Page 45 Review by Stephen
"What doesn't kill you makes you stronger.
"True for bacteria and people."
If you thought LOW's futuristic premise based on scientific certainty was pretty crushing, welcome to another far, far closer to the bleak hour at hand.
All too topical, this medical and medication-based conspiracy thriller addresses bacterial immunity to antibiotics - which is already reaching dangerous levels - and speculates on its repercussions for a society in a political climate currently lurching horrifyingly far to the right.
It's 2036, and the Conservatives have been eclipsed by the ultranationalist red-on-white Lionheart Party which is currently in power. I imagine they once had no members of Parliament whatsoever, but were given equal airtime by a feckless, controversy-cultivating and so complicit media. That's wild speculation of my part, obviously. It couldn't happen here.
In 2016 700,000 individuals died from antibiotic-resistant infections. By 2036 that annual figure has risen to 9 million. Tuberculosis, pneumonia, meningitis and most STDs have become untreatable. The condition is critical: you could now die of an infected paper cut.
This is far from a sensationalist prospect, I promise you.
"Alexander Fleming's messy lab led to the serendipitous discovery of penicillin. The very first class of antibiotic," we are told in a lecture by microbiologist Dr. Martha Scott. It saved hundreds of thousands of lives during WWII and "became the bedrock of modern medicine, curing once deadly diseases and infections".
That is all true, and so is this:
"By 2010, antibiotic use was rife in farming as well as medicine. And no new classes had been found since 1987. Some poor countries even sold them like sweets since it was cheaper than seeing a doctor. And so the resistance grew."
Bacteria adapt and evolve a great deal faster than we do: they multiply faster than we do.
"For decades, big pharma failed to invest in new antibiotics - not profitable. And governments didn't devote enough resources until it was too late. Hospitals have become breeding grounds for these deadly infections, and enforced home isolation is now the only option for the seriously ill."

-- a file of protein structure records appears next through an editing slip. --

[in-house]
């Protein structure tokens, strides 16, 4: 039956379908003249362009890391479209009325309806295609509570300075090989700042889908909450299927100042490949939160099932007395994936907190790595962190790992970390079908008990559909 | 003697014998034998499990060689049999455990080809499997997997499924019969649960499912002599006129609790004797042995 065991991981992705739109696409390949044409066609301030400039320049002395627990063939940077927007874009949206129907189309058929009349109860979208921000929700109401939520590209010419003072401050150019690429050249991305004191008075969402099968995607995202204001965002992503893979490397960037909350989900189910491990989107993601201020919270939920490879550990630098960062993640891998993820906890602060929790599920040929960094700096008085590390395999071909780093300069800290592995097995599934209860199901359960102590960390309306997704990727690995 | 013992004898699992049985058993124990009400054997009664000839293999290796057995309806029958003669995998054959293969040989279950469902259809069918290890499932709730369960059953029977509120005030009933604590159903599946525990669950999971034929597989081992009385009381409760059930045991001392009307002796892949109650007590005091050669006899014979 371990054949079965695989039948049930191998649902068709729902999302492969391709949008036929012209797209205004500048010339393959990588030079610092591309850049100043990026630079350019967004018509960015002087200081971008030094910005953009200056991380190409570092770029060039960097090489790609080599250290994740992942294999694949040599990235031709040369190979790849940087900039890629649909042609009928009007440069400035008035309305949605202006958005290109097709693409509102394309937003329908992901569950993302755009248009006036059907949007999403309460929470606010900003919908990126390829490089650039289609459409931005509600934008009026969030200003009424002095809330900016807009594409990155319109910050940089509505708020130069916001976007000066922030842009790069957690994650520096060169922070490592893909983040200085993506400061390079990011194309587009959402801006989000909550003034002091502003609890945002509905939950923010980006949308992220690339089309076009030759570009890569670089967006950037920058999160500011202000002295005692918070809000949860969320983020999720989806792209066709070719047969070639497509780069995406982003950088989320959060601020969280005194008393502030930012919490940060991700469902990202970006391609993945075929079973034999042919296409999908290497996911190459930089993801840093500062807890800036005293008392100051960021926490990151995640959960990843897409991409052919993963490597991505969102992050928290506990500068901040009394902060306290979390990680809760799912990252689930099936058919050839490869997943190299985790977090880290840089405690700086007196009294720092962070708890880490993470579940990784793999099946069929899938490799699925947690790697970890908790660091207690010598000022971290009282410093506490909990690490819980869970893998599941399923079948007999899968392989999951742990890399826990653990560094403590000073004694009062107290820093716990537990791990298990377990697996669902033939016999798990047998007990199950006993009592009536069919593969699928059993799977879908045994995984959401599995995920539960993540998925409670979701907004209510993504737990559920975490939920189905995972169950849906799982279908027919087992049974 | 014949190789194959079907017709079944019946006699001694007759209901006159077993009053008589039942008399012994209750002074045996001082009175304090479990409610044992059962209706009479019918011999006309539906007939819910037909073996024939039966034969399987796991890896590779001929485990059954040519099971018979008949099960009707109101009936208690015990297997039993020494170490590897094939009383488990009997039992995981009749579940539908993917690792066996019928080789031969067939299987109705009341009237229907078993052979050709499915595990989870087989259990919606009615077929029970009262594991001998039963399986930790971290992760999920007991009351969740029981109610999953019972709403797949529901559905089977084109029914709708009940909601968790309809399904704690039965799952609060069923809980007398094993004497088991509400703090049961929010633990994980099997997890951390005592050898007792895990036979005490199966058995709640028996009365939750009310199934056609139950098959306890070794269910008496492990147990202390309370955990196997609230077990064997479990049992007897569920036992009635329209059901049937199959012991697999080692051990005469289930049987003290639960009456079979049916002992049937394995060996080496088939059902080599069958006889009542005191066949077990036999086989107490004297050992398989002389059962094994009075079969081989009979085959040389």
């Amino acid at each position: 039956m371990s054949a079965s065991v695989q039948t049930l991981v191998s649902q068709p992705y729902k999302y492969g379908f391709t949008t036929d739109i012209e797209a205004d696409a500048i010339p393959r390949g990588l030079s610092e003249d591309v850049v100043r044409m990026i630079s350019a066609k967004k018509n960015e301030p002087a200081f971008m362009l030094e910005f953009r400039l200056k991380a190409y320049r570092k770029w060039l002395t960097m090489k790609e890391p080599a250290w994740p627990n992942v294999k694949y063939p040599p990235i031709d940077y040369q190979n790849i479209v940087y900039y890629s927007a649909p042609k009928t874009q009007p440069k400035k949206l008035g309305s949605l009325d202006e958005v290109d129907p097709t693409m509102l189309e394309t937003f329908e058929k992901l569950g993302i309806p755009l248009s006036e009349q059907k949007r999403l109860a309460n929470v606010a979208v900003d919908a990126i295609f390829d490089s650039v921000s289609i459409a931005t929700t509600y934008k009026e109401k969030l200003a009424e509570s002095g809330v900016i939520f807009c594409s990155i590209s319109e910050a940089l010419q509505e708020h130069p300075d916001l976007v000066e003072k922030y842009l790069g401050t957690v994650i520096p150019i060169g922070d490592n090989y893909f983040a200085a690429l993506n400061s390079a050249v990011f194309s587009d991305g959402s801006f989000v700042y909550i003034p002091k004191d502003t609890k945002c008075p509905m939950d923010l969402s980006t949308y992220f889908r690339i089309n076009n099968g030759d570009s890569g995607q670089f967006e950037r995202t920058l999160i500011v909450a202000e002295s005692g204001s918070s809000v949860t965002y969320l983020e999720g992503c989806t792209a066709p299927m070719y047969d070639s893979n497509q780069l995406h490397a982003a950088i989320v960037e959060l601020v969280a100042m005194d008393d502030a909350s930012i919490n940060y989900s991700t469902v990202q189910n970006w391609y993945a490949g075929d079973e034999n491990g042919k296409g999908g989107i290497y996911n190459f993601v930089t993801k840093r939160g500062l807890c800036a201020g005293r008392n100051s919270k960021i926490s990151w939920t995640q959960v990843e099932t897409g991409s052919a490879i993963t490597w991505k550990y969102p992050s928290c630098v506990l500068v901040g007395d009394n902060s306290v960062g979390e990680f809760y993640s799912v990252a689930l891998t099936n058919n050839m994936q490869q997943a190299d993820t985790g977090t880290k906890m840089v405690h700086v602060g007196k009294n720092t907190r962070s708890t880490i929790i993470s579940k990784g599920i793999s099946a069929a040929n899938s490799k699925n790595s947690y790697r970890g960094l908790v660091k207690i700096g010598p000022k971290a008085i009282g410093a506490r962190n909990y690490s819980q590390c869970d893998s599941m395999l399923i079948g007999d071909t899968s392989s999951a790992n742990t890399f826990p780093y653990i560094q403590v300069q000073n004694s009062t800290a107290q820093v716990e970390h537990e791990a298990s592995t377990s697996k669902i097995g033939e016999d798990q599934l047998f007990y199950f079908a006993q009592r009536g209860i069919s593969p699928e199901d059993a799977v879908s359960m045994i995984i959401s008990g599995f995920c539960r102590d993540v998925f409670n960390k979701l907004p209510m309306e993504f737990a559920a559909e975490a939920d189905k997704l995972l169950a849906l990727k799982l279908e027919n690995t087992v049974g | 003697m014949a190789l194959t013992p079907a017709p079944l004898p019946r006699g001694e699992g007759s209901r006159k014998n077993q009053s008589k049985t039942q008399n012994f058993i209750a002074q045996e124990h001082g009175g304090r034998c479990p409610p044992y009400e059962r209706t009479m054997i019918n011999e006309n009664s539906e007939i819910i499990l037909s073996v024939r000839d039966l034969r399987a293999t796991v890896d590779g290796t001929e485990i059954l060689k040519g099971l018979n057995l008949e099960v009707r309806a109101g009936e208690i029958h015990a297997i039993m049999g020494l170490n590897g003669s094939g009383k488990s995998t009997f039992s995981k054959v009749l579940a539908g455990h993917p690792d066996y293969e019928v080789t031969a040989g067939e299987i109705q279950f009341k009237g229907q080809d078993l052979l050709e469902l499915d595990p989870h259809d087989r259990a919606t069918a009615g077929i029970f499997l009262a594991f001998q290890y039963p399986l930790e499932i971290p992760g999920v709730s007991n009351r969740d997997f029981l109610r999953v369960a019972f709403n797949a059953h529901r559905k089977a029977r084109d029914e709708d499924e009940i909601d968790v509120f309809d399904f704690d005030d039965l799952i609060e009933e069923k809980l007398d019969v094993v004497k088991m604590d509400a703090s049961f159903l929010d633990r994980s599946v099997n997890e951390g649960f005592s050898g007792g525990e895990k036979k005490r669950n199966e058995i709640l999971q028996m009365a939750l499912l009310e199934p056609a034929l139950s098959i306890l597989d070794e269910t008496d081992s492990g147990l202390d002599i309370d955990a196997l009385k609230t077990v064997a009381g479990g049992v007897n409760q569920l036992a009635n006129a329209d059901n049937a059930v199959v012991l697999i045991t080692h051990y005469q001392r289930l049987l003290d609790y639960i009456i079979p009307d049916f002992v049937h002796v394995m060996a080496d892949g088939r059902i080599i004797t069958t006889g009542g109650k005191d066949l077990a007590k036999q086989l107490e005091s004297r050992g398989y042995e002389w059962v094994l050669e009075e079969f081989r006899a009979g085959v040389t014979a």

Complacency is one of the things modern humans do best.
Featuring the finest (and unfortunately final) art of John Watkiss' career, printed on paper stock which make his deep and rich blacks glow alongside James Devlin's colours, this is a nightmare scenario so grippingly executed not because of its death toll (that is not what this is about) but because Kenney has concentrated on its ramifications for individuals under a regime which has decided - as a result of the limited resources and their efficaciousness - to ration the remaining antibiotics.
For a start, you will not receive treatment of any kind if you do not qualify for it under the stringent Productivity Contribution Index.
If you are deemed and dismissed as a waste of space by The Powers That Be - by being disabled and/or obese, for example - then you can probably fuck off and quite literally die.
The scenario has been so well thought through.
There are of course riots, for what else can one do when you are otherwise powerless and outright rejected by intransigent authorities? We begin with a bombing at a London mayoral election debate which injures both candidates and in attendance by accident is Dr. Martha Scott's sister, Rosa. Like her mother, Dr. Martha Scott is a microbiologist involved in education and active research; but, like her father, Dr Rosa Scott is a frontline surgeon. She works for the NHS. Under the Hippocratic Oath she has sworn to uphold certain ethical standards. She does not believe in the rationing, by governmental command, of antibiotics: these decisions she believes should be made by doctors. She believes all patients in need should be treated equally regardless of the PCI and that she must certainly do them no harm through her actions or inaction.